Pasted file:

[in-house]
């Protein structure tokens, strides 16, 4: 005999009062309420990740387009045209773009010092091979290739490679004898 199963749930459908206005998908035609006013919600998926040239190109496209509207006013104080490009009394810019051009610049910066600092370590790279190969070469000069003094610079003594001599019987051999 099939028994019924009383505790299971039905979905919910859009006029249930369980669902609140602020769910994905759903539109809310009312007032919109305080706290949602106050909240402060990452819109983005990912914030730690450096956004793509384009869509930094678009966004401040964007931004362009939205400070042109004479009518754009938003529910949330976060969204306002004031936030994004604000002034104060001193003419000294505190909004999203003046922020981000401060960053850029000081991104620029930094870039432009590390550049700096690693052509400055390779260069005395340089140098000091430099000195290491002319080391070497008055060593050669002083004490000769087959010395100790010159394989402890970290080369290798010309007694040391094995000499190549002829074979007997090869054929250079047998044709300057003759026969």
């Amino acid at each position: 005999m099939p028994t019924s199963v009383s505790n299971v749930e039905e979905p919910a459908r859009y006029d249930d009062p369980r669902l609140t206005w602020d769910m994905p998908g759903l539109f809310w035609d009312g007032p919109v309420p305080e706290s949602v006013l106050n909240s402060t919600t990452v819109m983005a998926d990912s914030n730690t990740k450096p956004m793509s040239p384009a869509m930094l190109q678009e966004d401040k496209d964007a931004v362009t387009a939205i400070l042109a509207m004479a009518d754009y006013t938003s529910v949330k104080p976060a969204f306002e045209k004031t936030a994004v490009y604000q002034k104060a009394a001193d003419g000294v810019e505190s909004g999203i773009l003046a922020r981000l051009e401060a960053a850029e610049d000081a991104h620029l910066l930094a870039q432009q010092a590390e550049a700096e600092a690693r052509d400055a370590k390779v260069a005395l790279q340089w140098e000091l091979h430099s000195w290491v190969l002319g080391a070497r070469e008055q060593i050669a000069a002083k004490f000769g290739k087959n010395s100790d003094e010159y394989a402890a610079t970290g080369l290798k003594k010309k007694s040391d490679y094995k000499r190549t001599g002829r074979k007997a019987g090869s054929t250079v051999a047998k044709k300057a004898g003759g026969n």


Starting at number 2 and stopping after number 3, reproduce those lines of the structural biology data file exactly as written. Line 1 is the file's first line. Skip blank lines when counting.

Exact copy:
């Protein structure tokens, strides 16, 4: 005999009062309420990740387009045209773009010092091979290739490679004898 199963749930459908206005998908035609006013919600998926040239190109496209509207006013104080490009009394810019051009610049910066600092370590790279190969070469000069003094610079003594001599019987051999 099939028994019924009383505790299971039905979905919910859009006029249930369980669902609140602020769910994905759903539109809310009312007032919109305080706290949602106050909240402060990452819109983005990912914030730690450096956004793509384009869509930094678009966004401040964007931004362009939205400070042109004479009518754009938003529910949330976060969204306002004031936030994004604000002034104060001193003419000294505190909004999203003046922020981000401060960053850029000081991104620029930094870039432009590390550049700096690693052509400055390779260069005395340089140098000091430099000195290491002319080391070497008055060593050669002083004490000769087959010395100790010159394989402890970290080369290798010309007694040391094995000499190549002829074979007997090869054929250079047998044709300057003759026969």
């Amino acid at each position: 005999m099939p028994t019924s199963v009383s505790n299971v749930e039905e979905p919910a459908r859009y006029d249930d009062p369980r669902l609140t206005w602020d769910m994905p998908g759903l539109f809310w035609d009312g007032p919109v309420p305080e706290s949602v006013l106050n909240s402060t919600t990452v819109m983005a998926d990912s914030n730690t990740k450096p956004m793509s040239p384009a869509m930094l190109q678009e966004d401040k496209d964007a931004v362009t387009a939205i400070l042109a509207m004479a009518d754009y006013t938003s529910v949330k104080p976060a969204f306002e045209k004031t936030a994004v490009y604000q002034k104060a009394a001193d003419g000294v810019e505190s909004g999203i773009l003046a922020r981000l051009e401060a960053a850029e610049d000081a991104h620029l910066l930094a870039q432009q010092a590390e550049a700096e600092a690693r052509d400055a370590k390779v260069a005395l790279q340089w140098e000091l091979h430099s000195w290491v190969l002319g080391a070497r070469e008055q060593i050669a000069a002083k004490f000769g290739k087959n010395s100790d003094e010159y394989a402890a610079t970290g080369l290798k003594k010309k007694s040391d490679y094995k000499r190549t001599g002829r074979k007997a019987g090869s054929t250079v051999a047998k044709k300057a004898g003759g026969n």